The susceptibility to delamination is one of the main concerns in fiber
reinforced polymer composites (FRPs), while carbon nanotubes (CNT) carry
the promise of enhancing this poor out-of-plane mechanical performance.
This work reviews the progress to date towards methods of integrating
CNTs into FRPs, along with a summary of the measured improvements in the
mechanical properties (especially in fracture toughness) of the
resultant hierarchical composites. The CNTs loading, type and
orientation effects on fracture toughness of resultant laminates are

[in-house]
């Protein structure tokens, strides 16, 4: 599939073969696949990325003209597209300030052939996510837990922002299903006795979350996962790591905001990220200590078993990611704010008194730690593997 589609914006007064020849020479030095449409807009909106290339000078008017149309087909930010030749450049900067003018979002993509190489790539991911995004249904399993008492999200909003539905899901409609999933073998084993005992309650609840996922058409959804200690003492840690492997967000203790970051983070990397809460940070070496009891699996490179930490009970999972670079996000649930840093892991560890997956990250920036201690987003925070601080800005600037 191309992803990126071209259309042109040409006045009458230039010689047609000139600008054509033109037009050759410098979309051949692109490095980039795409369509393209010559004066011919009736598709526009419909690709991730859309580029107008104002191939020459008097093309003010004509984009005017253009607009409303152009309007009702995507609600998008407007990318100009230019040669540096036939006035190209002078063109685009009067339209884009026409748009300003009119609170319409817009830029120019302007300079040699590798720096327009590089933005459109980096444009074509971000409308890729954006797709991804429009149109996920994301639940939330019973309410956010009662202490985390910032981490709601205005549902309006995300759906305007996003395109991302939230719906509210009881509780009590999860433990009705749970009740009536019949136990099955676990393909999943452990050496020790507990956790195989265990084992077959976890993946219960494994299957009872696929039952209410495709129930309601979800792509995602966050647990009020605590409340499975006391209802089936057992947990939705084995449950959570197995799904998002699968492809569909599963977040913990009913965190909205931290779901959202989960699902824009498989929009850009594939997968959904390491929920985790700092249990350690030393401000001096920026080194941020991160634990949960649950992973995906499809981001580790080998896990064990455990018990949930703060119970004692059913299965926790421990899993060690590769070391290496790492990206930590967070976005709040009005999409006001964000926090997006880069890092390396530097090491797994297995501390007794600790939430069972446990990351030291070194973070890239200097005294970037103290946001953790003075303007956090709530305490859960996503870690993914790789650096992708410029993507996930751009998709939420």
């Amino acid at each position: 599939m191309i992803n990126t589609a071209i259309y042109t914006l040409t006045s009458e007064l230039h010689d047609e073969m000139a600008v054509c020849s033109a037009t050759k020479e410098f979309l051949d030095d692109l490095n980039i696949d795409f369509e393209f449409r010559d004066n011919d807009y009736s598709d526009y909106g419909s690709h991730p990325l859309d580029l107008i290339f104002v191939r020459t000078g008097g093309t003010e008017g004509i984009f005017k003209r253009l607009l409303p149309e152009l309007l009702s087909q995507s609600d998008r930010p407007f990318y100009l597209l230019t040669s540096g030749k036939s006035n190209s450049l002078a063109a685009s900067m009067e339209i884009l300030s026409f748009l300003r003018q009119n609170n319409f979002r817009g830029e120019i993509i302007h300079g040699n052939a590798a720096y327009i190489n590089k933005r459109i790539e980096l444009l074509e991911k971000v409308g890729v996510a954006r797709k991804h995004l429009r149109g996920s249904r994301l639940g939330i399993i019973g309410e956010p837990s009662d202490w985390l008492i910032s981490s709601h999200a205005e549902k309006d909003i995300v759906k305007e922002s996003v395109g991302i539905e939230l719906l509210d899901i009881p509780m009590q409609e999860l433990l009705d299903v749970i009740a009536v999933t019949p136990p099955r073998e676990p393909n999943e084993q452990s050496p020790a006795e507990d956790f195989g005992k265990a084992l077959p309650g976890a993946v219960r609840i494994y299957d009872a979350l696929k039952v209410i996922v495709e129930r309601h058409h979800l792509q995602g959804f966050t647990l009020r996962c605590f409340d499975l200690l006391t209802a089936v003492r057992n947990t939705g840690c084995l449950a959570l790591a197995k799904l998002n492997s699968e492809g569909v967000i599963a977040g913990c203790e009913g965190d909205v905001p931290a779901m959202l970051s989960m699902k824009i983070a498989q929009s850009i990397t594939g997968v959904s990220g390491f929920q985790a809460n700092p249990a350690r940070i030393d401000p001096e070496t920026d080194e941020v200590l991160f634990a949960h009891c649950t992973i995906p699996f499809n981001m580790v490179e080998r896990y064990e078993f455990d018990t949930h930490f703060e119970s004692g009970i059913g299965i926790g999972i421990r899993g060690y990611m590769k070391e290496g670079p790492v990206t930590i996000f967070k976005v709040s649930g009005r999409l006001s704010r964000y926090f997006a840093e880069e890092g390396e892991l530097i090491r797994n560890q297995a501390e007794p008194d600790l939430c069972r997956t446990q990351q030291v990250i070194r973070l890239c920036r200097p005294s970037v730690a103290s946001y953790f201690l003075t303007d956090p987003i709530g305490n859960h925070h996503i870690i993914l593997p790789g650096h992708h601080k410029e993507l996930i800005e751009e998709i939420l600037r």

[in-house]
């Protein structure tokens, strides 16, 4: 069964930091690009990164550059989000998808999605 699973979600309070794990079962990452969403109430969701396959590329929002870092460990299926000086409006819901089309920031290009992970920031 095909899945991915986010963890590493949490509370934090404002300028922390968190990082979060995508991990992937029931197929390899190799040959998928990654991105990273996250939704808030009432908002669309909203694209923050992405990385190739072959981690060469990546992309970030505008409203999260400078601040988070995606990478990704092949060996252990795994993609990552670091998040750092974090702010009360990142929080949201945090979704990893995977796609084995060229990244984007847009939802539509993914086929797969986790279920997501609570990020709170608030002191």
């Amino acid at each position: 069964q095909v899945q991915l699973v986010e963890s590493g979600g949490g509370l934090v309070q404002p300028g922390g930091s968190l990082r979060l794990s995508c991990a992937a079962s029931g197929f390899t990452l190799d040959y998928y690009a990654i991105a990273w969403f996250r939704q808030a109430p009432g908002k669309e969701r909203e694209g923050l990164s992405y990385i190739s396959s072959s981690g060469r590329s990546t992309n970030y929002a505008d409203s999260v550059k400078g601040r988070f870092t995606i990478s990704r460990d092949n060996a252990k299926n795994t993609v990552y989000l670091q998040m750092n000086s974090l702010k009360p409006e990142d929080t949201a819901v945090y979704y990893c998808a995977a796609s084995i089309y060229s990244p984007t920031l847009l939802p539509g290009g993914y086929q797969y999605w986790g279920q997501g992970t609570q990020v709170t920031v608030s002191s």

discussed in detail in order to enable us to wisely select the best
combination and thus maximize the reinforcing potential of CNTs.
Toughening mechanisms of CNT-toughened laminate at different length
scales are systematically reviewed as well. In experimental part, a
facile and scalable approach are presented, by which CNT fibers with an
unusual yarn-like structure can be perfectly integrated into structural
laminate composites. Interlaminar fracture toughness (IFT) of resultant
products was determined in Mode I (opening mode) test and crack
propagation mechanisms are analyzed by means of optical microscope, SEM,
and Raman analysis. Finally, brief conclusions are summarized together
with a detailed discussion on the future work.